Over the last couple weeks, the liberal narrative has begun to coalesce: The GOP was due for a big night, with at least 40 to 45 seats due to come back to them for all the usual reasons of the economy, the GOP’s underperforming in 2006 and 2008, and so forth. Thus, a 55- or even 60-seat gain is really nothing special. “Don’t over-interpret the election results,” say Arianna and her chorus. I hope the liberals do indeed comfort themselves with this line, which reminds me of Tip O’Neill’s remark in 1980 that the election was not an affirmation of Reagan’s conservatism, but merely a rejection of the incompetent Jimmy Carter. There was some truth to that, of course, but in thinking they could go on with liberalism as usual, Democrats were in retreat for much of the 1980s. Not until Bill Clinton and the DLC pulled the party to the right was it able to win the White House again. Will a new DLC rise out of the ruins of today?
– Steven F. Hayward is the F. K. Weyerhaeuser Fellow at the American Enterprise Institute.
Net gain for the GOP of 62 seats in the House, ten seats in the Senate, and 16 state legislatures. I don’t make specific predictions on races, because I have the record of being a jinx.
However, I will make one bold prediction. In addition to the other major leadership defeats for the Democrats, Charles Lollar will stunningly defeat Steny Hoyer in Maryland, because of strong African-American crossover in Prince George’s County.
New York Times headline for Wednesday morning:“Republican Tidal Wave Averted: GOP Falls Far Short of 100 Predicted Seats”
– Andrew Langer is president of the Institute for Liberty.
Kathryn Jean Lopez
Republicans win 80 pickups in the House.
Republicans pick up nine Senate seats.
Boxer goes, Murray goes, Feingold goes.
I think Frank goes. I think Kucinich goes.
Possible MSNBC & Co. spins: 1) The Tea Party didn’t really win, because John Boehner has been in Congress for 18 years (never mind that he’s been sounding like the Tea Party since last winter and has a record that fits their mood). 2) The Politico’s “everyone on the right smells Sarah Palin’s political blood” storyline. 3) Karl Rove bought the election after writing George Bush’s book. 4) Rush Limbaugh orchestrated this all.
These spins will all be wrong.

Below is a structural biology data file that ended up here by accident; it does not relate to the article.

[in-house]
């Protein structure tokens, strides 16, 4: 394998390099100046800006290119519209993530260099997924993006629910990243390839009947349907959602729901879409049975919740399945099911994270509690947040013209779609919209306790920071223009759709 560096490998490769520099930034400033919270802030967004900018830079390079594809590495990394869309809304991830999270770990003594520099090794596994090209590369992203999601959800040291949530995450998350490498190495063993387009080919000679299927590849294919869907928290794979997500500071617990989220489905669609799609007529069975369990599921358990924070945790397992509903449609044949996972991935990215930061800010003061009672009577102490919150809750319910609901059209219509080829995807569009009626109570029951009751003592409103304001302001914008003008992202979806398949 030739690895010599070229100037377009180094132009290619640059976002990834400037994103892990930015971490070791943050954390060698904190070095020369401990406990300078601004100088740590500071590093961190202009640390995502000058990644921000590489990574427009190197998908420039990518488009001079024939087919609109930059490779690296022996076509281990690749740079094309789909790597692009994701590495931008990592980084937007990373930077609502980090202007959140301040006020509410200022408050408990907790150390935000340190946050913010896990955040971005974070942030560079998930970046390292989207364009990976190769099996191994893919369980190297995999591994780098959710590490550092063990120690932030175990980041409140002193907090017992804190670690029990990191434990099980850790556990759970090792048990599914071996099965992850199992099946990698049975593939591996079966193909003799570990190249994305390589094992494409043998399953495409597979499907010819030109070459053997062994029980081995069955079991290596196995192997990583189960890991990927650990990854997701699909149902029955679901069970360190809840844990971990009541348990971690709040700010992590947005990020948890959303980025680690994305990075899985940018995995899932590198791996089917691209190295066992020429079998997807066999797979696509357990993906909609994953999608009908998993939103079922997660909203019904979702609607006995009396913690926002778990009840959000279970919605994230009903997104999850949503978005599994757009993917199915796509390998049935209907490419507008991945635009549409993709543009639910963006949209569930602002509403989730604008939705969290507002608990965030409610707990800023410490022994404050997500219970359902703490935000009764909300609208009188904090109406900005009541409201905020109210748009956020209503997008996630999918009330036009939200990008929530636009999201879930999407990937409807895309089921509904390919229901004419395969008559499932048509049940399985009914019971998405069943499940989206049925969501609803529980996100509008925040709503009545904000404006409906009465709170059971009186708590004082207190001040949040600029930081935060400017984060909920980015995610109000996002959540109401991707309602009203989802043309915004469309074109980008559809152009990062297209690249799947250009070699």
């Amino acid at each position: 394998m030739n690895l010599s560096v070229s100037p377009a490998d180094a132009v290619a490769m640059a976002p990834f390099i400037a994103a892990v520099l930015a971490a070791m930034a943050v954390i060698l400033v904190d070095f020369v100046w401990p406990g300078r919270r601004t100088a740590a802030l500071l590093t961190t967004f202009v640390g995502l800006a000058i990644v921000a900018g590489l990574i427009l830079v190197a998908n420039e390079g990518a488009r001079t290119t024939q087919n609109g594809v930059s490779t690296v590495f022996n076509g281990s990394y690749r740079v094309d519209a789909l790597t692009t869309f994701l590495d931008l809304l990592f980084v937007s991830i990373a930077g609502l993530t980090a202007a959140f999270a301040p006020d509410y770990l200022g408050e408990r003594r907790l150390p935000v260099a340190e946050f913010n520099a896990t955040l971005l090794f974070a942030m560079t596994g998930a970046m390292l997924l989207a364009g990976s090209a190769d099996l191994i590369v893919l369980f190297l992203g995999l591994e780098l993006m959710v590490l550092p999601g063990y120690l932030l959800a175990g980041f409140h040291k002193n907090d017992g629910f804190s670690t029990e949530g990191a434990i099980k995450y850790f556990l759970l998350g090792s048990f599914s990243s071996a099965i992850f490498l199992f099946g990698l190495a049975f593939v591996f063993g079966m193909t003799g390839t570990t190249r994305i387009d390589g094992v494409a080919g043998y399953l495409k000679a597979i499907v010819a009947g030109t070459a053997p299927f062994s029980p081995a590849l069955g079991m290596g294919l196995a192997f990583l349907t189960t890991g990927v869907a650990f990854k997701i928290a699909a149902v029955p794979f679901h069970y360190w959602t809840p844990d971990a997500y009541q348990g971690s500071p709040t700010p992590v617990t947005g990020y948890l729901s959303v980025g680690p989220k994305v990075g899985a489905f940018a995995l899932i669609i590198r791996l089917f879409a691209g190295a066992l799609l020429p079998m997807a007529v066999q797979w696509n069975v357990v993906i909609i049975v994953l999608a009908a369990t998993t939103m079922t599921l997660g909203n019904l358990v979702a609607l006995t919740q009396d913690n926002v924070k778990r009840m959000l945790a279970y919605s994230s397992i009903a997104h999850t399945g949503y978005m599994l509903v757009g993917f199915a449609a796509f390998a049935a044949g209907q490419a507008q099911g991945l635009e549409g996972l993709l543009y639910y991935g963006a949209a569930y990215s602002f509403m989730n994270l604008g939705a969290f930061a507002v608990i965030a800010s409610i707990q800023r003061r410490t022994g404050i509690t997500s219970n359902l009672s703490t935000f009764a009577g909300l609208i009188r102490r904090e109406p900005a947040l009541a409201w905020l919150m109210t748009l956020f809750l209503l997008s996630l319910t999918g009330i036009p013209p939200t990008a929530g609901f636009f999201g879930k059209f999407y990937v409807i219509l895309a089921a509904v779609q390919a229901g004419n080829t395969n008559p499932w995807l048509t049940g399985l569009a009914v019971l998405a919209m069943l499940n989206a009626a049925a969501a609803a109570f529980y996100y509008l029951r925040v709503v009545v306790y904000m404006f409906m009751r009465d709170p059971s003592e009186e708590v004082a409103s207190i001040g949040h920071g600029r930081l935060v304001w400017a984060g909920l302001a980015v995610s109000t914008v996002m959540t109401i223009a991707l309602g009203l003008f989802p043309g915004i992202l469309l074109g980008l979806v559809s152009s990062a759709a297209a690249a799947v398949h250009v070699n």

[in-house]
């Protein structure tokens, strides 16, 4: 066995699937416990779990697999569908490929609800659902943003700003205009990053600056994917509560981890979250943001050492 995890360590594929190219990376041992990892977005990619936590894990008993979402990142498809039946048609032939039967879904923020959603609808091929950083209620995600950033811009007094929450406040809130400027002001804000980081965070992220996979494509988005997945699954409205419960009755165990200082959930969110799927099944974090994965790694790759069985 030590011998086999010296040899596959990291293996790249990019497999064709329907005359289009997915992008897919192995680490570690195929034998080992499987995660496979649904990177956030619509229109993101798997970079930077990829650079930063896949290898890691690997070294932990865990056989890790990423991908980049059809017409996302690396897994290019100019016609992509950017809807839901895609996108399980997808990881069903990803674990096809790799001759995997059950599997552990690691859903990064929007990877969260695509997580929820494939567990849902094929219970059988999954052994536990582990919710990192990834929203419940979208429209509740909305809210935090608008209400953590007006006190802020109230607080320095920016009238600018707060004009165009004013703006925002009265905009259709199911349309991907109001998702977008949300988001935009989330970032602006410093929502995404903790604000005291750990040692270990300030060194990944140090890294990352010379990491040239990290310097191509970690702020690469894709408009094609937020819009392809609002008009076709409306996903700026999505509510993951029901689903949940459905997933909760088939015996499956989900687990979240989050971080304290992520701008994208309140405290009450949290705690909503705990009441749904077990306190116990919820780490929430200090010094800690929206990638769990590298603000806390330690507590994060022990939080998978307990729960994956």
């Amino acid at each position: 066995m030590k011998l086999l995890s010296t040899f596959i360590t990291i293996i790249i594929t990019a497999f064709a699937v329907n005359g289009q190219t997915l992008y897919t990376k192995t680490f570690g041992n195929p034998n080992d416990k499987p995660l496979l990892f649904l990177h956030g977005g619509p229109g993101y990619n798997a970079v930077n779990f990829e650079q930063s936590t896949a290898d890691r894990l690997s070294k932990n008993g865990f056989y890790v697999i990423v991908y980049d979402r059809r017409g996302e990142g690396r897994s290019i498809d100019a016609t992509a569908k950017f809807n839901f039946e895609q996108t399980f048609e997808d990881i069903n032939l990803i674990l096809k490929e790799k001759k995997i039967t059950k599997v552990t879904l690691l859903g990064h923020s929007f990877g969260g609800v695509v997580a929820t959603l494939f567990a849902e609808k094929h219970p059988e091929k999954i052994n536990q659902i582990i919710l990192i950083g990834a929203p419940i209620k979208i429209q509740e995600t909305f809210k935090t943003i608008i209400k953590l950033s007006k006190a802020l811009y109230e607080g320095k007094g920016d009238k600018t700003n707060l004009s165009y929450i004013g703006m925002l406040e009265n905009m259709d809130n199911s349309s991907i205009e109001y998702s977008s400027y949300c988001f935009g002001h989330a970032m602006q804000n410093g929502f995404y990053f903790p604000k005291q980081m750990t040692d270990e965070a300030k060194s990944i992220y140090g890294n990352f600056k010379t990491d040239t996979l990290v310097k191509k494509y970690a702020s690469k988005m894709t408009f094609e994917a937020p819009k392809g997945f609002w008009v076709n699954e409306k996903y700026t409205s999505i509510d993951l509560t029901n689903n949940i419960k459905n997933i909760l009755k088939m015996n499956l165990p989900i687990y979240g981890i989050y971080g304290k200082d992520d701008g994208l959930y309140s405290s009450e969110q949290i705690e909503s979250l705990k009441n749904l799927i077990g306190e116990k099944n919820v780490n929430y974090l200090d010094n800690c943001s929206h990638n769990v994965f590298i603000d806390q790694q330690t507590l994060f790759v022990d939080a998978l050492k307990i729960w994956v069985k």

New York Times headline: “Republican Women Win, Women Hurt the Most.”
– Kathryn Jean Lopez is editor-at-large of National Review Online.
John J. Miller
1. Republicans will win control of the House, picking up 56 seats. They’ll gain eight Senate seats, with D-to-R victories in Arkansas, Colorado, Illinois, Indiana, Nevada, North Dakota, Pennsylvania, and Wisconsin. Conservative favorite Marco Rubio will prevail in Florida. So will Joe Miller in Alaska, Rand Paul in Kentucky, and Rob Portman in Ohio. Republicans Carly Fiorina of California, Christine O’Donnell of Delaware, John Raese of West Virginia, and Dino Rossi of Washington will come up short.
2. The biggest surprise of the night will take place on ESPN2, as Arkansas State avenges last year’s loss by beating Middle Tennessee.
3. MSNBC will devote at least one segment of its Election Night coverage to allegations of voter fraud.
– John J. Miller is national correspondent for National Review and the author of The First Assassin.
I believe this will be a huge victory for Republicans. They will pick up 65 House seats and nine Senate seats, and Tom Emmer will score an upset in the Minnesota gubernatorial race over Mark Dayton. The national wave will create a bounty of surprises, but look especially for a Dino Rossi victory in Washington and the defeat of Jim Oberstar in what has been a safe Democratic district since 1947 in Minnesota. The New York Times will attempt to spin the depth of the loss with a headline like, “GOP gains less than expected — Democrats breathe sigh of relief.” Expect at least one MSNBC host to blame voter intimidation for the bad results.
– Ed Morrissey writes at HotAir.com.
House pick-ups: 53; Senate pick-ups: nine. Barney Frank loses to Sean Bielat. And Carly Fiorina wins over Barbara Boxer.
MSNBC: DARK DAYS AHEAD
– Dana Perino is former White House press secretary for Pres. George W. Bush.
John J. Pitney Jr.
Republicans net 60 seats in the House, nine in the Senate. Longshot pick for the night: Fiorina edges out Boxer in California. Whatever else happens, however, it’s a dead-bang certainty that Democrats will be much stronger in the Senate than in the House. They will either have a narrow majority or a minority large enough to sustain filibusters and presidential vetoes.
Over the past few years, academics have criticized the Senate’s “un-democratic” character, attacking the filibuster and even bemoaning the body’s very existence. So here’s the safest prediction of all: As the academics realize that the Senate provides opportunities for fighting the Republican agenda, the institution will suddenly regain their favor.
– John J. Pitney Jr. is Roy P. Crocker Professor of American Politics at Claremont McKenna College.